March 1-14, 2010
For many chefs and home cooks, olive oil is the best way to flavor a meal. It has transformational powers that enhance a food’s flavor and takes items that may seem boring, like chicken, veggies or even popcorn, and upscale them in a way that no other ingredient manages to do.
A few of my favorite ways to use this oil is drizzled on avocado slices with a grinding of black pepper, splashed on spicy arugula with a sprinkle of fleur de sel, or baked in a cake, such as an Almond Olive Oil Cake. Growing up in a house where olive oil was used in place of butter over 90% of the time, I have come to appreciate the characteristics of this oil---the color (the greener the better), the density (the denser the better), the flavor, the pressing process, and the simplicity of the olive; how something so small could produce something so magnificent.
The history of olive oil, or “liquid gold” as Homer liked to call it, is quite grand. The olive tree is native to the Mediterranean landscape and the first people to collect wild olives were the Neolithic people of the 8th millennium B.C. Historians believe the first cultivation of olive oil began on the island of Crete in Greece. The best version of olive oil is extra virgin olive oil. One of the most important elements of the Mediterranean diet, extra virgin olive oil is unrefined, unprocessed, pure, and natural. Olive oil is a monounsaturated fat that is also bursting with vitamins, minerals, and antioxidants. The types of olive oils include:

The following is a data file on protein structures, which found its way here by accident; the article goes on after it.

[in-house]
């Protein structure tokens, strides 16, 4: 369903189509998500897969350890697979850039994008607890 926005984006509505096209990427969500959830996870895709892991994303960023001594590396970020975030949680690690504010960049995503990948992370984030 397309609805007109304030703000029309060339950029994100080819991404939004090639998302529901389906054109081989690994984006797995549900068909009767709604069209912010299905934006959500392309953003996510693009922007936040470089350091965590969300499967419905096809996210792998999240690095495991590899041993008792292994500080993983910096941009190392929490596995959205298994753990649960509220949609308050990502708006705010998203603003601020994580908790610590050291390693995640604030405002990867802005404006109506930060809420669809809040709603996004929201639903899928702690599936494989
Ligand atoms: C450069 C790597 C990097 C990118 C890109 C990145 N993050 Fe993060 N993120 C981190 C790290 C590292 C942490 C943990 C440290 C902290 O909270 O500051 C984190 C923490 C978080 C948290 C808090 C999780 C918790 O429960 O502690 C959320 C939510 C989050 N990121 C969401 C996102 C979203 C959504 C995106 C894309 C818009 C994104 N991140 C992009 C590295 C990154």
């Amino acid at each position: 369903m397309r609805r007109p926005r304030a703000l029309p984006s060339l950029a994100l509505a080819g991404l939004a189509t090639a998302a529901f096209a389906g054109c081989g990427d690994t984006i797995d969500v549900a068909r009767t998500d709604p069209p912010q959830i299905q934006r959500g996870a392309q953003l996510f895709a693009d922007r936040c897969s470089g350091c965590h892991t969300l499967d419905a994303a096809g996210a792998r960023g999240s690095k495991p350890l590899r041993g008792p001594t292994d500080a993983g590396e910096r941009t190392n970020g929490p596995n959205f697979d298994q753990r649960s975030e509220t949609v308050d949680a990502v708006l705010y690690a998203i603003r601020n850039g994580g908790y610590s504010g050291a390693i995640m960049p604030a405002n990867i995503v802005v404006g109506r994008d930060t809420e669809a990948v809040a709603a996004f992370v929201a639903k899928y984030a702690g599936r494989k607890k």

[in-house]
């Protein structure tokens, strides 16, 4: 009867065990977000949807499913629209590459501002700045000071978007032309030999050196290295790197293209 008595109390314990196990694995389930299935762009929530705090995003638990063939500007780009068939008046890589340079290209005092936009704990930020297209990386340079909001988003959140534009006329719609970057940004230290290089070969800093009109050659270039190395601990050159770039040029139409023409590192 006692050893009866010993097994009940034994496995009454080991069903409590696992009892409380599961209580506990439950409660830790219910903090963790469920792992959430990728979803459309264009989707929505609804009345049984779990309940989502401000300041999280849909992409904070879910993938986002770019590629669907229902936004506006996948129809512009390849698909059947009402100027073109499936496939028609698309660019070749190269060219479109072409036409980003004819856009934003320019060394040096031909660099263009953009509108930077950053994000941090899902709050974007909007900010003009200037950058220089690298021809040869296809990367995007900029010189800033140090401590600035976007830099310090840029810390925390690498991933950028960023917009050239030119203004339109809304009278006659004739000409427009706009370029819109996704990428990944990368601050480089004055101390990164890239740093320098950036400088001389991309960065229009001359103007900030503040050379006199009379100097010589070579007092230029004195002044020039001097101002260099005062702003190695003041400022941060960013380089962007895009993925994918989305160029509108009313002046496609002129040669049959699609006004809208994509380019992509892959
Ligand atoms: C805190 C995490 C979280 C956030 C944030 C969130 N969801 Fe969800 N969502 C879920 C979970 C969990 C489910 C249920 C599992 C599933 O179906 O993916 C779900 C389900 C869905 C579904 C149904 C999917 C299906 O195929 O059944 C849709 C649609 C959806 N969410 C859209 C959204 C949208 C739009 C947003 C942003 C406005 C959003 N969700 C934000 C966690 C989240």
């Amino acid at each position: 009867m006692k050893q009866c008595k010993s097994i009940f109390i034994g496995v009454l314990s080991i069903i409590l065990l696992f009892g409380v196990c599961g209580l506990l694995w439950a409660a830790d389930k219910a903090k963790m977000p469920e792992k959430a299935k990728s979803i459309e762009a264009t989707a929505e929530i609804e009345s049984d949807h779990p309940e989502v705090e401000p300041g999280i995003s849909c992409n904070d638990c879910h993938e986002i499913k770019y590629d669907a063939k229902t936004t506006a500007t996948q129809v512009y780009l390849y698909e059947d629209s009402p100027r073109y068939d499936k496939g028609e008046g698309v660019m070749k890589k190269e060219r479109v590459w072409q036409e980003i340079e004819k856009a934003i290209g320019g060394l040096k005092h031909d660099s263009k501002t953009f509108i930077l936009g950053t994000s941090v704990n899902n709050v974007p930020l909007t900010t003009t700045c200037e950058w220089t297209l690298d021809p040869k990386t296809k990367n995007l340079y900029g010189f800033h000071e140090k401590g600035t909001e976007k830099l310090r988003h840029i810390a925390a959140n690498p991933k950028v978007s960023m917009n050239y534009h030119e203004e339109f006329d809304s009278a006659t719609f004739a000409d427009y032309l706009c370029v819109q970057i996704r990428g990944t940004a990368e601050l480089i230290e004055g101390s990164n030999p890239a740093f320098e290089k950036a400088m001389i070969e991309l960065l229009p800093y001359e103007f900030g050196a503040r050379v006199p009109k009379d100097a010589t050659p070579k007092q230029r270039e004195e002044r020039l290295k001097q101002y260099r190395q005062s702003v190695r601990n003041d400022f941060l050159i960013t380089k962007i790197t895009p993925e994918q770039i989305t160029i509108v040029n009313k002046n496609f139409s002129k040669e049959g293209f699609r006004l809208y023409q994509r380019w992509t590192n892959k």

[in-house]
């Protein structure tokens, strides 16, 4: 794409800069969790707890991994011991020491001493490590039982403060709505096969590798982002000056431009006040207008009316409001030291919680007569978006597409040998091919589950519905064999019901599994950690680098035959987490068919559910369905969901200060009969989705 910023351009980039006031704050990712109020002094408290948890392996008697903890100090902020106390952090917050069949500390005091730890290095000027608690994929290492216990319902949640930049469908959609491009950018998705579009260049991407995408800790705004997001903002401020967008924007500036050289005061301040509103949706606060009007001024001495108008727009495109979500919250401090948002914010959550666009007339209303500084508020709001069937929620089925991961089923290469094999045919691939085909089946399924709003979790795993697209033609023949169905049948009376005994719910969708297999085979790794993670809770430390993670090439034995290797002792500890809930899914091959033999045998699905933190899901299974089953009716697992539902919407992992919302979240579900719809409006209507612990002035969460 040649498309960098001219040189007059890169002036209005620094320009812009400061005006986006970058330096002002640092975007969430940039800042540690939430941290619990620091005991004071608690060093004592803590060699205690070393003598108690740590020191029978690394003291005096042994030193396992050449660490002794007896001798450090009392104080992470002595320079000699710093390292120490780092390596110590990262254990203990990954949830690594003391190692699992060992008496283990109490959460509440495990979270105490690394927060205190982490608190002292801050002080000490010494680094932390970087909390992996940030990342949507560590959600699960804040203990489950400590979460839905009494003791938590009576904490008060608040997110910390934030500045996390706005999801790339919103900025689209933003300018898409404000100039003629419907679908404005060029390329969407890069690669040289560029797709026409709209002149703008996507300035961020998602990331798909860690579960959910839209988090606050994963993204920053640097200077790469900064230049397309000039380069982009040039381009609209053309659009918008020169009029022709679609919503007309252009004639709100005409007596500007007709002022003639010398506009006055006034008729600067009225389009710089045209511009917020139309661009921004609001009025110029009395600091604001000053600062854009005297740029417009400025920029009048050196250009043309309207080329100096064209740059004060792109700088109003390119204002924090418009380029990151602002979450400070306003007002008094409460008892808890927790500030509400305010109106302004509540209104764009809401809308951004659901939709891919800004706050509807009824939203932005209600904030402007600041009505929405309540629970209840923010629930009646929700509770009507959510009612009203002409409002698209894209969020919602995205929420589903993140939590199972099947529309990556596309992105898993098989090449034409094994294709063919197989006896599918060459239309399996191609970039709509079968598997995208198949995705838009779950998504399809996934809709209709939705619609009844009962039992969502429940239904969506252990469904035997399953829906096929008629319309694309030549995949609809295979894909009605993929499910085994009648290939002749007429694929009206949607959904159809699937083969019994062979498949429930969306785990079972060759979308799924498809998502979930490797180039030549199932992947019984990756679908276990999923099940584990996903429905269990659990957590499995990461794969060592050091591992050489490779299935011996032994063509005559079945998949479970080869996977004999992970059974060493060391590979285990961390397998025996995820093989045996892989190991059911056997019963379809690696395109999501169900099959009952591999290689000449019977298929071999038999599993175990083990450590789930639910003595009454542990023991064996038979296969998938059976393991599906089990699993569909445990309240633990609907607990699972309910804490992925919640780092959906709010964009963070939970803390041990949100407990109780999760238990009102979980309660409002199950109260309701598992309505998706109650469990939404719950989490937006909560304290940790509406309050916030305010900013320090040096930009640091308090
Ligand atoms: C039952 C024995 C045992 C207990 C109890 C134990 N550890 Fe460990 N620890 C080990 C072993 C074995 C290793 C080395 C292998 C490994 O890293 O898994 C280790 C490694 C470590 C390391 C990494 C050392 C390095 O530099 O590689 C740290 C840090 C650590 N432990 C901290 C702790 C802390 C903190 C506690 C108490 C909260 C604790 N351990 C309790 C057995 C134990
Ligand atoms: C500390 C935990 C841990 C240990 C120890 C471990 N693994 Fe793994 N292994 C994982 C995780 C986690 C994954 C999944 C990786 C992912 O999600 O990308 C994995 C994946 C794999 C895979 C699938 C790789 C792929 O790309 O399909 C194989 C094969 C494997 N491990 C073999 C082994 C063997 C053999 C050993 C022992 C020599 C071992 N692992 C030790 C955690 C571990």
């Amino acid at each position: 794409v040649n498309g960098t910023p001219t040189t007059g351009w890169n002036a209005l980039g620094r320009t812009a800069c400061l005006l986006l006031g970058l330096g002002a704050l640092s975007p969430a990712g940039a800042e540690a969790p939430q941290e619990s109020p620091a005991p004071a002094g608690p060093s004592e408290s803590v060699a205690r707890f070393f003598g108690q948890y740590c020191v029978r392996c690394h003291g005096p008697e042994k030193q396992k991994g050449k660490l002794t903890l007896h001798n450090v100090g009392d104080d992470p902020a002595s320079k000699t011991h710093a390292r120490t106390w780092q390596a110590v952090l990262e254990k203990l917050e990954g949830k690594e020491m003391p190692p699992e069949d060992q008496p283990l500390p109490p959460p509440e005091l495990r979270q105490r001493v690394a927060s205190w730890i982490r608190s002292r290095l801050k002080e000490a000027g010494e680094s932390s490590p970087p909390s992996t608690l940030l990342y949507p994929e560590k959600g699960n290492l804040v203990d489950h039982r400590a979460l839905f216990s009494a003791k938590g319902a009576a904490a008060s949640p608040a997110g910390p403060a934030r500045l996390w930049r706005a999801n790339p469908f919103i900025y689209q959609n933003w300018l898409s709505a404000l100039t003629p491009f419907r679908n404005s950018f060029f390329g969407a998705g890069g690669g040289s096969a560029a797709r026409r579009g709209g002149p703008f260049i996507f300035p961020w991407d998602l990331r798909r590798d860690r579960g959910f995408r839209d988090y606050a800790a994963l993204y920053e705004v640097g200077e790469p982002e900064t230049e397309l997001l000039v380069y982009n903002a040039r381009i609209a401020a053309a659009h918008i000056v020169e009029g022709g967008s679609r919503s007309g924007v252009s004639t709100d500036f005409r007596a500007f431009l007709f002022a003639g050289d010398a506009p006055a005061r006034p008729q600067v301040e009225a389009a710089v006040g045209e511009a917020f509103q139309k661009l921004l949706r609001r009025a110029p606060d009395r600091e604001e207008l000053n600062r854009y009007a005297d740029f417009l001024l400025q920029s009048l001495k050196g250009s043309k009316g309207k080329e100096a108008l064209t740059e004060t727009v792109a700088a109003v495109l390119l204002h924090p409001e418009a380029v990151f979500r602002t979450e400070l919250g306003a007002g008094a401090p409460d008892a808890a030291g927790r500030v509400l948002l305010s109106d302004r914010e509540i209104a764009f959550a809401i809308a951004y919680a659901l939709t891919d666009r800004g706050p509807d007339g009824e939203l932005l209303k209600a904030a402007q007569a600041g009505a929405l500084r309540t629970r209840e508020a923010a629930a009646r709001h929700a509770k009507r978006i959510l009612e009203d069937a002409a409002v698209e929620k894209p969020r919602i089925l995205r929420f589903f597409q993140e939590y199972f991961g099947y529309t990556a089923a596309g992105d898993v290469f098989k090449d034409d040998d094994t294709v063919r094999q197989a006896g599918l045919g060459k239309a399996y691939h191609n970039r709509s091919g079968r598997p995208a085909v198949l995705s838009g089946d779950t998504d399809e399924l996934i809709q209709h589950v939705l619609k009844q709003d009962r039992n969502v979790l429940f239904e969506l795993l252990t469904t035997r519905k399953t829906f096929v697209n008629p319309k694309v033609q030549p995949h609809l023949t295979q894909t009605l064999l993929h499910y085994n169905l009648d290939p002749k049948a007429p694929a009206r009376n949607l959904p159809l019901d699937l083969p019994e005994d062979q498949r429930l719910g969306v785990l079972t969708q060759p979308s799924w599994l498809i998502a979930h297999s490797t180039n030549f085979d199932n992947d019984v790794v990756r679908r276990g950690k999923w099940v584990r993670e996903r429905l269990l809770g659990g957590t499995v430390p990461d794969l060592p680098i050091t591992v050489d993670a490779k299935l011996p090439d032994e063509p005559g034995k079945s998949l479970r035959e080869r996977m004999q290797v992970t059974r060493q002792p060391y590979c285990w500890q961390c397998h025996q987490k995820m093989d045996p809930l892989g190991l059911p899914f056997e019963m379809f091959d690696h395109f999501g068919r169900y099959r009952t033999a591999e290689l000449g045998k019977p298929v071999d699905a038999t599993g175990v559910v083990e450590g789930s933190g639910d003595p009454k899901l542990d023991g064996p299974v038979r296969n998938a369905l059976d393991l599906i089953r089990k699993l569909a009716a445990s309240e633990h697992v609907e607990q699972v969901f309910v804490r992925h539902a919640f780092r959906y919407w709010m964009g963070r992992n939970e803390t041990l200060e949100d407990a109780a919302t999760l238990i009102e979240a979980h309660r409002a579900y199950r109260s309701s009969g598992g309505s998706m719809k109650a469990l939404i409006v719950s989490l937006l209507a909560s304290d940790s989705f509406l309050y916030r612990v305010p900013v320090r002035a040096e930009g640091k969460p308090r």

- Pure Olive Oil- Filtered and refined, undergoes some processing
- Extra Light Olive Oil- Considerable processing and only retains a mild olive flavor
- Virgin Olive Oil- The Second Pressing of olives
- Extra Virgin Olive Oil (EVOO)- Considered the best, least processed and from the first pressing of the olives
Consuming olive oil instead of butter has been shown to decrease the prevalence of heart disease and is also “heart protective.” In addition, recent studies have shown that olive oil, in combination with fresh fruits and vegetables enhance the benefits of those foods on their own. At Sickles Market, we are always searching for top quality products especially when it comes to olive oil. We have Italian, Greek and Spanish olive oils as well as specialty olive oils like white truffle oil. Add truffle oil to any pasta dish, and you will feel like you are sitting in a Roman trattoria!
Over the next two weeks Sickles Market will be holding an olive oil blind tasting contest featuring six olive oils we carry in the store. We hope you will come on in and participate, let us know what your favorites are, and what foods you like to prepare with olive oil!
Tip: When storing olive oil remember this: Olives are fruit; olive oil is a fruit juice. Air, heat, and light will cause olive oil to turn bad. The ideal temperature for storing olive oil is 57° (14 C), although a normal room temperature of 70º works very well if the olive oil is stored in a dark area where the temperature remains fairly constant.
Olive Oil Fried Eggs with Mozzarella and Harissa
Crostini with Lump Crab Salad and Extra Virgin Olive Oil
Almond Olive Oil Cake
Olive Oil Mashed Potatoes
Olive oils in this demo will receive the 15% Gourmet Club discount from
March 1 – 14, 2010.